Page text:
There is no undo button for centuries of racism against Asian Americans. Government officials, legislation, news outlets, corporations and the entertainment industry have failed to understand and accurately portray their stories for generations. This history is not often a focus of school curriculum or classwork, so young Asian Americans have to work extra hard to not forget the past in order to understand the context of current events, King said. Education, from within the community and outside, creates room for change.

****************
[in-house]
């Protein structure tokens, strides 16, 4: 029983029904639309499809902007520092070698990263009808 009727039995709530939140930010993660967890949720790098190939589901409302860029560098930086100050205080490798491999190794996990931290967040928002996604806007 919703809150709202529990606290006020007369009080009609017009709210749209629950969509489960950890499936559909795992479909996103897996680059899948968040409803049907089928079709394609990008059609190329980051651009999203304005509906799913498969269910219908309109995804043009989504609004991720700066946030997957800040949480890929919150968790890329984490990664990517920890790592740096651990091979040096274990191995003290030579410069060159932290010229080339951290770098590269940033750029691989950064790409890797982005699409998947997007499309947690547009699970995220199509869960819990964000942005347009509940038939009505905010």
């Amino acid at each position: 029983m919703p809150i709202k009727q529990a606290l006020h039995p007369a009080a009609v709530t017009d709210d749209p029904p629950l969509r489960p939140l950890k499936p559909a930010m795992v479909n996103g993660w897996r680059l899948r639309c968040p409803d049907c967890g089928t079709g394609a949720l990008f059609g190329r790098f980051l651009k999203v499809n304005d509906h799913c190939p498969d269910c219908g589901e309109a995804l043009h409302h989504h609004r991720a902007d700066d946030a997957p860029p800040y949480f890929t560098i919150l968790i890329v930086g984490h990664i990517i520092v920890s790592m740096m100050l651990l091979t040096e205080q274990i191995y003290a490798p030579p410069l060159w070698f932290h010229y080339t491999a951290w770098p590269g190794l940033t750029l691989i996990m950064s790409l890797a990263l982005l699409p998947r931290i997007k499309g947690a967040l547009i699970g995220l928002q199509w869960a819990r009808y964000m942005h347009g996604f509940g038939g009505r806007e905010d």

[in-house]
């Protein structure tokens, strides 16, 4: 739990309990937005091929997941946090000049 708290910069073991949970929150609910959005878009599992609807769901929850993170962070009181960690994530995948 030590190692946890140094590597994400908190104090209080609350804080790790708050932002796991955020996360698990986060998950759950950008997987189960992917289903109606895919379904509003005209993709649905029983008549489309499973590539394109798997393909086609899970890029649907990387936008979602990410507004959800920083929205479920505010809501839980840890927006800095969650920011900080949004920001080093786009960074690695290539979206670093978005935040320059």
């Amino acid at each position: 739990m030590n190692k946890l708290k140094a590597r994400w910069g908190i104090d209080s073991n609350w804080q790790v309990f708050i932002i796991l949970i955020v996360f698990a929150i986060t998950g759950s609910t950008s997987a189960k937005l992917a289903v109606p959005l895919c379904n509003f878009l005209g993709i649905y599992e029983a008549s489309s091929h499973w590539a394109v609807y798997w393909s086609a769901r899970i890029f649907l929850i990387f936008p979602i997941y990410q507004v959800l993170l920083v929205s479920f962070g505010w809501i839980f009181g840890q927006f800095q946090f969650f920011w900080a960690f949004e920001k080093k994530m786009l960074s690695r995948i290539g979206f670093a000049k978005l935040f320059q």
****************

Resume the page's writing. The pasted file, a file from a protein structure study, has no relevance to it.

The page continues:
After education and awareness, however, needs to come meaningful and lasting improvement. Even after the COVID-19 pandemic dies down, racism against Asian Americans will still exist, although perhaps without the same caliber of media coverage. Although companies and schools may make grandiose statements condemning racism, Won said, these promises often end up unfulfilled and forgotten. And Asian Americans still continue to wake up in an unchanged world.
How do you feel about the pandemic induced violence against the East-Asian community? Let us know in the comments below.